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So what about schools?(116 Posts)
I read someone on here the other day suggesting we need to build more schools.
I've been thinking about it and couldn't agree more - if indeed social distancing will be required for the foreseeable. If it isn't the drop it now, and get back to normal on school. The kids are jumping on each other in the park after school anyway.
But if they insist on distancing, build more schools and fast track teacher training. Invest like we did in the Nightingales; like it mattered. Like it's a looming crisis FGS.
I'm furious for the thousands of children being let down. I never thought they should have closed in the first place.
The vast divide between rich and poor, state and private provision only grows wider. It will be HUGE.
What do we need? Protests?
*then drop it now
Typing in rage!!!
And train more teachers to work in the new schools .....
Yes! Get TA's teaching, bring back career leavers, be creative about it! Literally seems as though no one is giving it the same urgency that was applied to the NHS at capacity. But if our schools are now full, then what do we do about it?
University buildings, museums, libraries, where else could kids be taught? How many empty offices with meeting rooms are lying unused at the moment. I'm not suggesting this is an easy option of course there's parameters, but why not try to find a solution?
Yeah I think you need to sort the teachers first and tackle the massive retainment issues to make sure you keep the ones that are already there. In my dept alone there are 2 that have decided to take early retirement during lockdown. Maybe there's a massive queue of people out their now ready to sign up as a result of their home schooling experience. But yes I'd love a nice new big classroom to teach in with enough space that I don't have to hope someone's away each lesson each group so everyone gets a proper desk to sit at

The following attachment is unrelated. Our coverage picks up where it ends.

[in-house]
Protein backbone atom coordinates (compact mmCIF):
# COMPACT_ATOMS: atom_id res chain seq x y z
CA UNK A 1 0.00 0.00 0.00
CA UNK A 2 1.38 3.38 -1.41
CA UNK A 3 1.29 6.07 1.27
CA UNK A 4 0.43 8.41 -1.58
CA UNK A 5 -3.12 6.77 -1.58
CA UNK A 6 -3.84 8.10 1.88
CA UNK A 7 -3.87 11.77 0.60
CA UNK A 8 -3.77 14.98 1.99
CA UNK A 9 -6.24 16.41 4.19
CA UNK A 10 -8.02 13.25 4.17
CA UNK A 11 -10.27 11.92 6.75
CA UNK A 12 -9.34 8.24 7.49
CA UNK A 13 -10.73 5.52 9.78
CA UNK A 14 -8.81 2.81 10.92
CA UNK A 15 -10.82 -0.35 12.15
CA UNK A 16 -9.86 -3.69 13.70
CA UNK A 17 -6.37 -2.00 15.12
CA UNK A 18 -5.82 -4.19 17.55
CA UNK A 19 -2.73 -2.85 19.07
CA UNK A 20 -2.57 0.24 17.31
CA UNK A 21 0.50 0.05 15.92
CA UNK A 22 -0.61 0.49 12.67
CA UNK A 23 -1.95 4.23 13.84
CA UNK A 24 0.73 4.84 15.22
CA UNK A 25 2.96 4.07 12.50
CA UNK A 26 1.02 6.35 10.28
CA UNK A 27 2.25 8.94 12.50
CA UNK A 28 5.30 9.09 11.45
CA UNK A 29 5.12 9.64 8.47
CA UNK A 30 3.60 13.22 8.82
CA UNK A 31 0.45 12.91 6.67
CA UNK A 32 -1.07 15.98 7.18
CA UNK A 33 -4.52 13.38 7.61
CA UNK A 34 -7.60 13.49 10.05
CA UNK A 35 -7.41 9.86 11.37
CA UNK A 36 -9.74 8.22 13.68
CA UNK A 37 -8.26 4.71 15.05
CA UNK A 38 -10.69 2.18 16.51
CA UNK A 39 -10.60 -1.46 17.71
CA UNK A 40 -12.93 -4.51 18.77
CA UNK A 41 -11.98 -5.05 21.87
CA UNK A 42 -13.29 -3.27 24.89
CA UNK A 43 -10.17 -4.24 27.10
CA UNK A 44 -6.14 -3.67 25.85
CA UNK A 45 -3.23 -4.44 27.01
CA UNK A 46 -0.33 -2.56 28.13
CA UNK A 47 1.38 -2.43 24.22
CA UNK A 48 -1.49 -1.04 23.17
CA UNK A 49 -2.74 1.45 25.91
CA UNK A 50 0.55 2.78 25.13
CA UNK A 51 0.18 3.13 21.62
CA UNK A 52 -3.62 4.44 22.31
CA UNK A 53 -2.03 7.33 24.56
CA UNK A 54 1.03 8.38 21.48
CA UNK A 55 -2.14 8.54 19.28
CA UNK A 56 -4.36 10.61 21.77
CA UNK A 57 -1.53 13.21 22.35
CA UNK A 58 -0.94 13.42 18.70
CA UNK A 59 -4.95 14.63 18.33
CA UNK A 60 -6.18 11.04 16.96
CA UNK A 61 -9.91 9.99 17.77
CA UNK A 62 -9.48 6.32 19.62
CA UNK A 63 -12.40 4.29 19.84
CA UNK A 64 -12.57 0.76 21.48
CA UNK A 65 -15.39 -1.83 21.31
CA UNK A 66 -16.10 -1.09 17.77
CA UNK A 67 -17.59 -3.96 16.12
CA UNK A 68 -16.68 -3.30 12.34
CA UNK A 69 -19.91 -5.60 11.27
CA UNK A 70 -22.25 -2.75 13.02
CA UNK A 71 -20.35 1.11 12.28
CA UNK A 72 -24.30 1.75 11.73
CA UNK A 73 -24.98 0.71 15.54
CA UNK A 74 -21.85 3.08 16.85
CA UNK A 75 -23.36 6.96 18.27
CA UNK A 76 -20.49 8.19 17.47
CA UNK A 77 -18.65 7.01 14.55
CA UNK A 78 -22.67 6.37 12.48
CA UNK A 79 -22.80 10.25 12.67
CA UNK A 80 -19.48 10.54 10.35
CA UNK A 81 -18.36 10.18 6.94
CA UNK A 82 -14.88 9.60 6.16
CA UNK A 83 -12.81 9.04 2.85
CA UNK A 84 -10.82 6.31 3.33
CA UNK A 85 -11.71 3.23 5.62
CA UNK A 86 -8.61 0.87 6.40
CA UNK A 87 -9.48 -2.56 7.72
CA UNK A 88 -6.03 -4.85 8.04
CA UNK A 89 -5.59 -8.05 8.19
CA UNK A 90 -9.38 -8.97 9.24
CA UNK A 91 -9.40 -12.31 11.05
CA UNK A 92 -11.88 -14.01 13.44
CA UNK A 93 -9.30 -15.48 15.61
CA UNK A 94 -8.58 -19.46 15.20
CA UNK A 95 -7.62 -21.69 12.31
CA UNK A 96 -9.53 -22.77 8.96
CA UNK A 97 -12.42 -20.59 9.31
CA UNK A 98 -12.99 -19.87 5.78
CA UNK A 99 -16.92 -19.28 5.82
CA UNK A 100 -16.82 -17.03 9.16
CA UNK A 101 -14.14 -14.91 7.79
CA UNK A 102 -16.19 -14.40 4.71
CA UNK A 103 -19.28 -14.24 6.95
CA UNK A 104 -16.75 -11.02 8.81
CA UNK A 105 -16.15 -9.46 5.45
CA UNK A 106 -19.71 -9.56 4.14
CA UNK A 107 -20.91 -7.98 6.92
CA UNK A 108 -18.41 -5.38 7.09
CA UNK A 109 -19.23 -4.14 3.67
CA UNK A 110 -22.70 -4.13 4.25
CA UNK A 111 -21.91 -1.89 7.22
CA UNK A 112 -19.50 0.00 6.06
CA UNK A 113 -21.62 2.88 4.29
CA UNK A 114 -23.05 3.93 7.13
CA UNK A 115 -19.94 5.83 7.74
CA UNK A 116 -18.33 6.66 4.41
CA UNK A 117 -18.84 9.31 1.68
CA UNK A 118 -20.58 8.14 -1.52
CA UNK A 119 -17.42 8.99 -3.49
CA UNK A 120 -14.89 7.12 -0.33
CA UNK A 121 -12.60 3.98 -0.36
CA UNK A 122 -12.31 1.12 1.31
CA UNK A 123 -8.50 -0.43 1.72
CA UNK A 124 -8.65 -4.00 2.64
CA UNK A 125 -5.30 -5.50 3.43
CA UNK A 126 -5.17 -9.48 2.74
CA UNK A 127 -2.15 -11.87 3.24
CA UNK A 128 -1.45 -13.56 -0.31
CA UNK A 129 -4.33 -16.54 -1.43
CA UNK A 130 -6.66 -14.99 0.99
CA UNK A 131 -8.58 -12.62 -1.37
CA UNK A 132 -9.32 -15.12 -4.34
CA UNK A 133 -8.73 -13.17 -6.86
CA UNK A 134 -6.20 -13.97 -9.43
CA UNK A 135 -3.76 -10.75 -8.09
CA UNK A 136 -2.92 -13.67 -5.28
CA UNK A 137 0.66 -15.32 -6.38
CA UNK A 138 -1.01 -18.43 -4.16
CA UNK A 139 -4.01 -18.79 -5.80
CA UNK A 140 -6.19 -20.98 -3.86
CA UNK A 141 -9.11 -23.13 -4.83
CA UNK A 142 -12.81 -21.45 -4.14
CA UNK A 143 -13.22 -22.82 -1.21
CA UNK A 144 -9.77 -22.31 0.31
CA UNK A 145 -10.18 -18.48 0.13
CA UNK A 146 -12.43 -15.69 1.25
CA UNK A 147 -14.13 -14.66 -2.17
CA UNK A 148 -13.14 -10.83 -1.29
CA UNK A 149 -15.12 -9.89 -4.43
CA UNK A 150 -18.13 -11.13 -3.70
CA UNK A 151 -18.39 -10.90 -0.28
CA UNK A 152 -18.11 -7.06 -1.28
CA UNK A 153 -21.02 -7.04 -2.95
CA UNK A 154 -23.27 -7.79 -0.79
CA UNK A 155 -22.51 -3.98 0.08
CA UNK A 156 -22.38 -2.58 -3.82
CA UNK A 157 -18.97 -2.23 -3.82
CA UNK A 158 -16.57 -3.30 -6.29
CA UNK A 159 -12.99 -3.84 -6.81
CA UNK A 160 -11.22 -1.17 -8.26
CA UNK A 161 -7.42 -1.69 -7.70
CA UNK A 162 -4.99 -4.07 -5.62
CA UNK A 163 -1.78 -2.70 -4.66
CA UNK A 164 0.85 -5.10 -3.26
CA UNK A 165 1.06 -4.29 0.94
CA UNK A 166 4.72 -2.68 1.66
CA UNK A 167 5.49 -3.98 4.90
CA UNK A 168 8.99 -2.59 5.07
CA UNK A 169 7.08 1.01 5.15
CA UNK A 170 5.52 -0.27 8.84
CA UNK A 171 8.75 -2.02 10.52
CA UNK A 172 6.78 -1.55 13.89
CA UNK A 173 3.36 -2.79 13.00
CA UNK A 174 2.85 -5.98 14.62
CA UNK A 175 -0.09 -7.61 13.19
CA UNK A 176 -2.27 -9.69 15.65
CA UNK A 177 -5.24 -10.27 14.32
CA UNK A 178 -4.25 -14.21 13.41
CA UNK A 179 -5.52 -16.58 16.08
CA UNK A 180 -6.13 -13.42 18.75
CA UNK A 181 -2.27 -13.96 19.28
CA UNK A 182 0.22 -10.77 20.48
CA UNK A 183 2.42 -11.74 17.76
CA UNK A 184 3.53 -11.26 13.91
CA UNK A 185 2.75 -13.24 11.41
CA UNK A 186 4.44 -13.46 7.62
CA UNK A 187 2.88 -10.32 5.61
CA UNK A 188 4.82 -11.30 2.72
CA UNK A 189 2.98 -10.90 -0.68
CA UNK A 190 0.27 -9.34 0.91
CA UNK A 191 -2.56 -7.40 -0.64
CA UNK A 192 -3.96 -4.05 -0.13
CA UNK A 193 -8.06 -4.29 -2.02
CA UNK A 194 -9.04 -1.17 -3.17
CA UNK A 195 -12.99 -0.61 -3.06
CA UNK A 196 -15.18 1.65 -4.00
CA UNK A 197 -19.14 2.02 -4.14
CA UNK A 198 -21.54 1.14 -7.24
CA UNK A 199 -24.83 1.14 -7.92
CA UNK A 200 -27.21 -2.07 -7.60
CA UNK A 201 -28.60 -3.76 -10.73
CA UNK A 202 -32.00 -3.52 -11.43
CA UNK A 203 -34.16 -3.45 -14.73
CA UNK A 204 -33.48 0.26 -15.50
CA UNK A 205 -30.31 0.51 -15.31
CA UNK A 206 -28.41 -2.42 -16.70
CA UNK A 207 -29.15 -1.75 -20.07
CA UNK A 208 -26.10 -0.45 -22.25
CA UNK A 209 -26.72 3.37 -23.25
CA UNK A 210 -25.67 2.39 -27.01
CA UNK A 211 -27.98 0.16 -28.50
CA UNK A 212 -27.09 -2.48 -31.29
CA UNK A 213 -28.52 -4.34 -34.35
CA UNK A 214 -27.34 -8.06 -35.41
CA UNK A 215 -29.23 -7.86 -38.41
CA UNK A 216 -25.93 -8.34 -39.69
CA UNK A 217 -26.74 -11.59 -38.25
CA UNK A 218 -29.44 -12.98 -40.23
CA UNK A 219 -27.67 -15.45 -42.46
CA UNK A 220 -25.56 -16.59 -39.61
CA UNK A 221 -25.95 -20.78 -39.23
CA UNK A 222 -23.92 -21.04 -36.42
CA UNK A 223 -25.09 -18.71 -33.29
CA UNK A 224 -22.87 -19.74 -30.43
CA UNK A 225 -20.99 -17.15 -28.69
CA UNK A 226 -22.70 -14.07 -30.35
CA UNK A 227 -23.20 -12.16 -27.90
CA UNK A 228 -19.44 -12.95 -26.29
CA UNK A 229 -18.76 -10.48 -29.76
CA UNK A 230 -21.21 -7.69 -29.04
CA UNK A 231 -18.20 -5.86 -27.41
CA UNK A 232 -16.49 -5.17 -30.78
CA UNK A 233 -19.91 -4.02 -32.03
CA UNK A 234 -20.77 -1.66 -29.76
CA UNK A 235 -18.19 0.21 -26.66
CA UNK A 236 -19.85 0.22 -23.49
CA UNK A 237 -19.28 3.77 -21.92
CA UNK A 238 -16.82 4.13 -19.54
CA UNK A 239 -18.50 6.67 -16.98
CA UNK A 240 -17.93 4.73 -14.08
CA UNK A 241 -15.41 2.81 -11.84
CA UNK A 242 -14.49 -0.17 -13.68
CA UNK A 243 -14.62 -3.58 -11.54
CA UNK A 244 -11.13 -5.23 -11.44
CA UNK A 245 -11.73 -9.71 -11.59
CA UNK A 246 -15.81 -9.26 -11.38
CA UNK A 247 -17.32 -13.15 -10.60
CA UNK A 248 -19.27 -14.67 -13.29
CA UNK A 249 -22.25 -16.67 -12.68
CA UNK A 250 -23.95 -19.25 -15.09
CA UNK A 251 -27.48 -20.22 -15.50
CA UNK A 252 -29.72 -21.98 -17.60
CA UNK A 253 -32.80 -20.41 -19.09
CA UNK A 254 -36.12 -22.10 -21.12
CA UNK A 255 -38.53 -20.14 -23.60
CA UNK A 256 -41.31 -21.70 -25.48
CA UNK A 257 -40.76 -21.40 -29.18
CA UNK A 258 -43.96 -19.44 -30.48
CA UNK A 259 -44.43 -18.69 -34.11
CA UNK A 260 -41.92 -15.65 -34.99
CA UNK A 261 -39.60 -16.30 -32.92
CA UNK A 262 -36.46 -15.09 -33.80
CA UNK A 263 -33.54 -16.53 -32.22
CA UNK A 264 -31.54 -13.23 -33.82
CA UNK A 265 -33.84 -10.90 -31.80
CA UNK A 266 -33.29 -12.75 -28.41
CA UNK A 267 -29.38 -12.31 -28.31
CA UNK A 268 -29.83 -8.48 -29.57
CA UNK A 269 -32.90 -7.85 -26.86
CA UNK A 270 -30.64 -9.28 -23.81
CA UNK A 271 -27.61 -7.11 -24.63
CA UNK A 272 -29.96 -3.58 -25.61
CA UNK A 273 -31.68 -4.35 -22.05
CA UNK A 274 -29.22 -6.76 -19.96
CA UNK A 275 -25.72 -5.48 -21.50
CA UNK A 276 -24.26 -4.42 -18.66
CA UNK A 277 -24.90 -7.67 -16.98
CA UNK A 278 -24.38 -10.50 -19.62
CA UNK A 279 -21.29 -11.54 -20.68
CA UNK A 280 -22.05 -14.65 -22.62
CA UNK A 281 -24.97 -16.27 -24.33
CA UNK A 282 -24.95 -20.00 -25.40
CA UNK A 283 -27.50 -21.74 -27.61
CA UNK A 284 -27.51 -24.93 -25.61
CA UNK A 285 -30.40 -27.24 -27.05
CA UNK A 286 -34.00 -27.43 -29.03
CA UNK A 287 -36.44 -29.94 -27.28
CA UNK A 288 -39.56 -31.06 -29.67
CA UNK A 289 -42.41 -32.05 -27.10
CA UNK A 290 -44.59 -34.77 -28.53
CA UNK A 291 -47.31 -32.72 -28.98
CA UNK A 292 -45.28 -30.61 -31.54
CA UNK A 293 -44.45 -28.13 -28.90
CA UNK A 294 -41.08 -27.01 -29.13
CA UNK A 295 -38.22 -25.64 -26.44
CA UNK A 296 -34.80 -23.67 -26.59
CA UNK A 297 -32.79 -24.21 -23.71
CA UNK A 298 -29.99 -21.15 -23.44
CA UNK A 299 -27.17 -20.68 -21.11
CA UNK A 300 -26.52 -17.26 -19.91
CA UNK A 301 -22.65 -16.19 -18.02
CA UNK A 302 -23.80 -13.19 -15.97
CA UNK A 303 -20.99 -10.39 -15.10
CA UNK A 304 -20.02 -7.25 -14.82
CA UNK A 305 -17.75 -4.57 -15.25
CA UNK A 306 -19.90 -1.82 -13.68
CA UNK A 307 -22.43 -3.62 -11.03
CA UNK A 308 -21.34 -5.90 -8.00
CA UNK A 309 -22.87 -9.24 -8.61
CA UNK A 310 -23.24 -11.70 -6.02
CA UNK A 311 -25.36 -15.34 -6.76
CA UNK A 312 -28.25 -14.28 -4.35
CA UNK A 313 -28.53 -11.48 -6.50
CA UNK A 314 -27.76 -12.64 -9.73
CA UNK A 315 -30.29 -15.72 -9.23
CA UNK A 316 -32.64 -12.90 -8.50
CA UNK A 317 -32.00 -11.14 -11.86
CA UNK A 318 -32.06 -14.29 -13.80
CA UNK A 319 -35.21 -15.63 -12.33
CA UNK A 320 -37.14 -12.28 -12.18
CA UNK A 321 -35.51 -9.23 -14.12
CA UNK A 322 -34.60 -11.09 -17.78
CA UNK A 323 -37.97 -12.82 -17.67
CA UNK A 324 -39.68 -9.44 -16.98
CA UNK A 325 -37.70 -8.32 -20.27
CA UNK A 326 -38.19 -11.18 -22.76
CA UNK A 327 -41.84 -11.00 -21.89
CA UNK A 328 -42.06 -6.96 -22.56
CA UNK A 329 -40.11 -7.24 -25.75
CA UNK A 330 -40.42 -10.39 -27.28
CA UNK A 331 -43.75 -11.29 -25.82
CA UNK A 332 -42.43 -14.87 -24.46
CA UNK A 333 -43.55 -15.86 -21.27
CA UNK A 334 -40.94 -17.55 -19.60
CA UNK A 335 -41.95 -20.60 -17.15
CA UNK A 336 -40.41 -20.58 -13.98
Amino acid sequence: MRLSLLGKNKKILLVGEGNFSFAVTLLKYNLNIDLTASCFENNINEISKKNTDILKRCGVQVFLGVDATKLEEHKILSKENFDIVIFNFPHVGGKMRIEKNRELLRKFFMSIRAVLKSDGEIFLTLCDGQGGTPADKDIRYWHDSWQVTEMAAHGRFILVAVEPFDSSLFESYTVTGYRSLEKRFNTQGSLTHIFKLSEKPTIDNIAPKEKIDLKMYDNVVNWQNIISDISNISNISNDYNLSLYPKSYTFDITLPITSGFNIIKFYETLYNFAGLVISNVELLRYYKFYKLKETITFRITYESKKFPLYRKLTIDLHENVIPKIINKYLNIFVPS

It's just clear that this is the next crisis, but literally a case of "sorry, no plan until September at earliest" is shit! I haven't been able to homeschool my DC in any meaningful way because of both work and mild SEN issues. He needs to be in school. Like sick people needed to be in hospital. When is the penny going to drop??
The trouble is it takes so long for new schools to be given permission for them to be built.
My dd's high school was supposed have new replacement school built when dd1 went into Yr 7 it's only now 5 years later is it being built.
The government needs both inject more money and make it quicker to have schools built.
I'm sure the same is usually true for hospitals, but, y'know, it's an emergency!!
They could easily make something possible, portacabins on playing fiends, lessons streamed in if need be if staff is an issue, supervised by uni students etc etc. No innovation applied here whatsoever.
I wondered if half the classes could go into school for learning (Maths, literacy etc) while the other half went to sports centres, village halls, scout huts, libraries etc for extra curricular activities - music, drama, sports, art etc.
Proper teachers could do the teaching while TAs and other support staff could supervise the other activities along with brought in entertainers - all the club binjour/codingdojo/tennis teachers/leisure centre staff etc
Firstly, many schools have nowhere for mobile classrooms to go. Or only room for a small amount, which still raises questions about who goes back next. If additional buildings around the place are commandeered there are lots of other factors to consider: security, outdoor space, internet access, child-size chairs/tables/toilets, moving equipment from school building to these new classrooms and overnight security of anything left on-site, ensuring there are separate staff and pupil toilets. One two-form entry school might need an additional 10-14 extra buildings/rooms which would almost certainly be spread out across an area. How would you guarantee safety of staff and pupils? At least the hospitals were in one big building that could be contained.
Secondly, staff. Where would all the additional staff come from? Okay, supply teachers would fill some gaps, as would those who've just finished their teaching (despite only spending half the time in schools they usually have to to qualify). But they all need up-to-date DBS checks. They would need paying. Who is going to check on them if they're teaching in a remote classroom? They may be trying to deliver the curriculum with no books, resources, technology.
It's not as easy as you think, saying "just whack up some mobile classrooms".
The problem is not just finding the space, it’s finding the teachers. If class sizes are cut in half then teacher numbers need to be doubled. Many subjects are currently short of qualified teachers as it is, where are all these new teachers supposed to come from exactly?